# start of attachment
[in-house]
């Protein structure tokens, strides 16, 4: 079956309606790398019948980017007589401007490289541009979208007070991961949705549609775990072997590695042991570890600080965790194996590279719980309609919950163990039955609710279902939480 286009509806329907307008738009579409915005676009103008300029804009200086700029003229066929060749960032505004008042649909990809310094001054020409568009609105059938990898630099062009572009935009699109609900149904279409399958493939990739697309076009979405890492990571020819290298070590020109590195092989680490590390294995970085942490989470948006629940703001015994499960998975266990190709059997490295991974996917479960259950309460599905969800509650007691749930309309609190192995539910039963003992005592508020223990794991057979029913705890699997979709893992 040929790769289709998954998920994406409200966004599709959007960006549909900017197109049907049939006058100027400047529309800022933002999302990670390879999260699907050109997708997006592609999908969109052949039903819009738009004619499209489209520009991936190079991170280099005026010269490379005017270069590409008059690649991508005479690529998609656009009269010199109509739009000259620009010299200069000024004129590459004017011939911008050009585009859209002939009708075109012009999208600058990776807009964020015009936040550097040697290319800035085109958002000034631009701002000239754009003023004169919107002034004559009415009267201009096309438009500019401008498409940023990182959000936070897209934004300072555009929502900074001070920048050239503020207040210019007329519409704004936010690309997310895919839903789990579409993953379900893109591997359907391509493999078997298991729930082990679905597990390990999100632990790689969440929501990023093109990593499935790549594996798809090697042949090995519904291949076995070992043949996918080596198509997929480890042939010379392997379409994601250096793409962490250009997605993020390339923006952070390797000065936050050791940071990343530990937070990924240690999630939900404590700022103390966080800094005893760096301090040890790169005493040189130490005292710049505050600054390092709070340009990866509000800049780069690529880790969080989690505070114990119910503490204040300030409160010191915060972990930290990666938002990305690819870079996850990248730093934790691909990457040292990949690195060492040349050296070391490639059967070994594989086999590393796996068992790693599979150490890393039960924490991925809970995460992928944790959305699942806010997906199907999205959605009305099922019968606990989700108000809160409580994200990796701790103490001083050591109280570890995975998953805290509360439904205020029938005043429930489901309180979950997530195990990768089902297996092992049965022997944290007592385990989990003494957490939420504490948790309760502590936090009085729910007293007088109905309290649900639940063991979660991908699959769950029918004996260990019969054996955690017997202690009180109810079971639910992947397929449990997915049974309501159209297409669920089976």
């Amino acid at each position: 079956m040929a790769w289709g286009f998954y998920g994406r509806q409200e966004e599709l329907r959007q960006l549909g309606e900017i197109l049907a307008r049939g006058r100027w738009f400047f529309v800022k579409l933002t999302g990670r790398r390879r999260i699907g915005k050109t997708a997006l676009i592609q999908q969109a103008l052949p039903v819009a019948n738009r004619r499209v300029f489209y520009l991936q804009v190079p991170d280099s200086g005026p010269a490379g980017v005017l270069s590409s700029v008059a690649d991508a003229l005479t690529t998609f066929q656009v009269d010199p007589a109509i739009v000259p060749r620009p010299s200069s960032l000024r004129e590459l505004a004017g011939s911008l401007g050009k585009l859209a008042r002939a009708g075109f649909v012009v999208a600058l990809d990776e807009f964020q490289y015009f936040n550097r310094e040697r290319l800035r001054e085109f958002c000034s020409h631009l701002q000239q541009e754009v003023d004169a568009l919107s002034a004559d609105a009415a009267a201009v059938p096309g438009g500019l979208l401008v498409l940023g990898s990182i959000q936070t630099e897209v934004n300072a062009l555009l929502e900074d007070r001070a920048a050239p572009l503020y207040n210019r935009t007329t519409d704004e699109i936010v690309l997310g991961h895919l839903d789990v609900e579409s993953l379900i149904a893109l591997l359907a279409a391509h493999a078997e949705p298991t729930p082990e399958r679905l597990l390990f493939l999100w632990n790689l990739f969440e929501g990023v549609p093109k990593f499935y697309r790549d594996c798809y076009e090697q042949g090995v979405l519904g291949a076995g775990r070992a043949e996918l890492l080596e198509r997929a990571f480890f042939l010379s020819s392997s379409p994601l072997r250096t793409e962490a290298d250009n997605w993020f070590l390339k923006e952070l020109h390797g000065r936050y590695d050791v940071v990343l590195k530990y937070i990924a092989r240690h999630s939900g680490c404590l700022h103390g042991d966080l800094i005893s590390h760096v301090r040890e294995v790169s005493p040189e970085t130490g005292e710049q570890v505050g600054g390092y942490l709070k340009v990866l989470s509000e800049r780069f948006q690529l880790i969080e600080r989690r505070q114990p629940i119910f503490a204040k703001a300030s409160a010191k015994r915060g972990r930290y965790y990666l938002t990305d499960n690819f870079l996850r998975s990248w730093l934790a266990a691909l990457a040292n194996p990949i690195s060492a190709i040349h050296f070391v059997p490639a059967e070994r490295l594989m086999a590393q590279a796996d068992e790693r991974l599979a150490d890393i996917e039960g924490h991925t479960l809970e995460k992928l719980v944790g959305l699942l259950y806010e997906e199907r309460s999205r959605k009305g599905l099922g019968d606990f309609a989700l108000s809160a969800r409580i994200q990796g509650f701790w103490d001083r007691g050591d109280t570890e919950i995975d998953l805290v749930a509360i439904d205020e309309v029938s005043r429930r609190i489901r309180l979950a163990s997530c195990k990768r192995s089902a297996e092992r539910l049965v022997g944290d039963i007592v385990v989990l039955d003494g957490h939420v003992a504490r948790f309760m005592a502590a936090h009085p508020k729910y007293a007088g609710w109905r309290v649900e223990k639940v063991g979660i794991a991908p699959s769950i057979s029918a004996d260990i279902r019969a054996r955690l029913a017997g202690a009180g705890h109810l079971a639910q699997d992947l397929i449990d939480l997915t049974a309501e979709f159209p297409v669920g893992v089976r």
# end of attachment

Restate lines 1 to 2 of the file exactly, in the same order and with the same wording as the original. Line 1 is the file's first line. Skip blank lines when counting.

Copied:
[in-house]
């Protein structure tokens, strides 16, 4: 079956309606790398019948980017007589401007490289541009979208007070991961949705549609775990072997590695042991570890600080965790194996590279719980309609919950163990039955609710279902939480 286009509806329907307008738009579409915005676009103008300029804009200086700029003229066929060749960032505004008042649909990809310094001054020409568009609105059938990898630099062009572009935009699109609900149904279409399958493939990739697309076009979405890492990571020819290298070590020109590195092989680490590390294995970085942490989470948006629940703001015994499960998975266990190709059997490295991974996917479960259950309460599905969800509650007691749930309309609190192995539910039963003992005592508020223990794991057979029913705890699997979709893992 040929790769289709998954998920994406409200966004599709959007960006549909900017197109049907049939006058100027400047529309800022933002999302990670390879999260699907050109997708997006592609999908969109052949039903819009738009004619499209489209520009991936190079991170280099005026010269490379005017270069590409008059690649991508005479690529998609656009009269010199109509739009000259620009010299200069000024004129590459004017011939911008050009585009859209002939009708075109012009999208600058990776807009964020015009936040550097040697290319800035085109958002000034631009701002000239754009003023004169919107002034004559009415009267201009096309438009500019401008498409940023990182959000936070897209934004300072555009929502900074001070920048050239503020207040210019007329519409704004936010690309997310895919839903789990579409993953379900893109591997359907391509493999078997298991729930082990679905597990390990999100632990790689969440929501990023093109990593499935790549594996798809090697042949090995519904291949076995070992043949996918080596198509997929480890042939010379392997379409994601250096793409962490250009997605993020390339923006952070390797000065936050050791940071990343530990937070990924240690999630939900404590700022103390966080800094005893760096301090040890790169005493040189130490005292710049505050600054390092709070340009990866509000800049780069690529880790969080989690505070114990119910503490204040300030409160010191915060972990930290990666938002990305690819870079996850990248730093934790691909990457040292990949690195060492040349050296070391490639059967070994594989086999590393796996068992790693599979150490890393039960924490991925809970995460992928944790959305699942806010997906199907999205959605009305099922019968606990989700108000809160409580994200990796701790103490001083050591109280570890995975998953805290509360439904205020029938005043429930489901309180979950997530195990990768089902297996092992049965022997944290007592385990989990003494957490939420504490948790309760502590936090009085729910007293007088109905309290649900639940063991979660991908699959769950029918004996260990019969054996955690017997202690009180109810079971639910992947397929449990997915049974309501159209297409669920089976």